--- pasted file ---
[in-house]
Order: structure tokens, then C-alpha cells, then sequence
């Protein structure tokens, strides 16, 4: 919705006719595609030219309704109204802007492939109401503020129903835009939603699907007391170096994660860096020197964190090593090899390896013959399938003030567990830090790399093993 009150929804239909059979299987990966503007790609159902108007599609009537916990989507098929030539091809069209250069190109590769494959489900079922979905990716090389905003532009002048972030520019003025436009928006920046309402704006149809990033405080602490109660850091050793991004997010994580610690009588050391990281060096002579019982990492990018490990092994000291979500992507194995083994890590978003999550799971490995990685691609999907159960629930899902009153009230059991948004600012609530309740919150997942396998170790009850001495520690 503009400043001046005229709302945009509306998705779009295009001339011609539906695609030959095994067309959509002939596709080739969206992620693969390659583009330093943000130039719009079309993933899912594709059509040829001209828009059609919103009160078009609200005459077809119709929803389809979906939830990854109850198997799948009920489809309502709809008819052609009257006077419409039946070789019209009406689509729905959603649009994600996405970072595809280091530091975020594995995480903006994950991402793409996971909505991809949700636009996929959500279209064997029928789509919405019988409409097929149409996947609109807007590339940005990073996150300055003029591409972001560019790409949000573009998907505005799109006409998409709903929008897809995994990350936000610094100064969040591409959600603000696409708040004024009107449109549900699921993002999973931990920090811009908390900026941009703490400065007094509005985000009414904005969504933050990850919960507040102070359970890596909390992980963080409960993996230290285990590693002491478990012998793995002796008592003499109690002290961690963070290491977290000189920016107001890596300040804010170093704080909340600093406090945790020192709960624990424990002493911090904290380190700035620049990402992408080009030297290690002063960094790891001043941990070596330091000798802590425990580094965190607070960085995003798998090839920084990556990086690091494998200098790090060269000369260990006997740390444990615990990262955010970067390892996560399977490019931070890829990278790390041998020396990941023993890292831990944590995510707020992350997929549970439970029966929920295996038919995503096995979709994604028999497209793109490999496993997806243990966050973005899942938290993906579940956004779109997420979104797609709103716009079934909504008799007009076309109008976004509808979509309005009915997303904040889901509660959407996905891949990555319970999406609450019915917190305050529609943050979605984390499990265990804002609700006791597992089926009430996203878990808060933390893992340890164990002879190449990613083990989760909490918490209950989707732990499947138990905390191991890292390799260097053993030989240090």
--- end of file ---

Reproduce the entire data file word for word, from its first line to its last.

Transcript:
[in-house]
Order: structure tokens, then C-alpha cells, then sequence
């Protein structure tokens, strides 16, 4: 919705006719595609030219309704109204802007492939109401503020129903835009939603699907007391170096994660860096020197964190090593090899390896013959399938003030567990830090790399093993 009150929804239909059979299987990966503007790609159902108007599609009537916990989507098929030539091809069209250069190109590769494959489900079922979905990716090389905003532009002048972030520019003025436009928006920046309402704006149809990033405080602490109660850091050793991004997010994580610690009588050391990281060096002579019982990492990018490990092994000291979500992507194995083994890590978003999550799971490995990685691609999907159960629930899902009153009230059991948004600012609530309740919150997942396998170790009850001495520690 503009400043001046005229709302945009509306998705779009295009001339011609539906695609030959095994067309959509002939596709080739969206992620693969390659583009330093943000130039719009079309993933899912594709059509040829001209828009059609919103009160078009609200005459077809119709929803389809979906939830990854109850198997799948009920489809309502709809008819052609009257006077419409039946070789019209009406689509729905959603649009994600996405970072595809280091530091975020594995995480903006994950991402793409996971909505991809949700636009996929959500279209064997029928789509919405019988409409097929149409996947609109807007590339940005990073996150300055003029591409972001560019790409949000573009998907505005799109006409998409709903929008897809995994990350936000610094100064969040591409959600603000696409708040004024009107449109549900699921993002999973931990920090811009908390900026941009703490400065007094509005985000009414904005969504933050990850919960507040102070359970890596909390992980963080409960993996230290285990590693002491478990012998793995002796008592003499109690002290961690963070290491977290000189920016107001890596300040804010170093704080909340600093406090945790020192709960624990424990002493911090904290380190700035620049990402992408080009030297290690002063960094790891001043941990070596330091000798802590425990580094965190607070960085995003798998090839920084990556990086690091494998200098790090060269000369260990006997740390444990615990990262955010970067390892996560399977490019931070890829990278790390041998020396990941023993890292831990944590995510707020992350997929549970439970029966929920295996038919995503096995979709994604028999497209793109490999496993997806243990966050973005899942938290993906579940956004779109997420979104797609709103716009079934909504008799007009076309109008976004509808979509309005009915997303904040889901509660959407996905891949990555319970999406609450019915917190305050529609943050979605984390499990265990804002609700006791597992089926009430996203878990808060933390893992340890164990002879190449990613083990989760909490918490209950989707732990499947138990905390191991890292390799260097053993030989240090």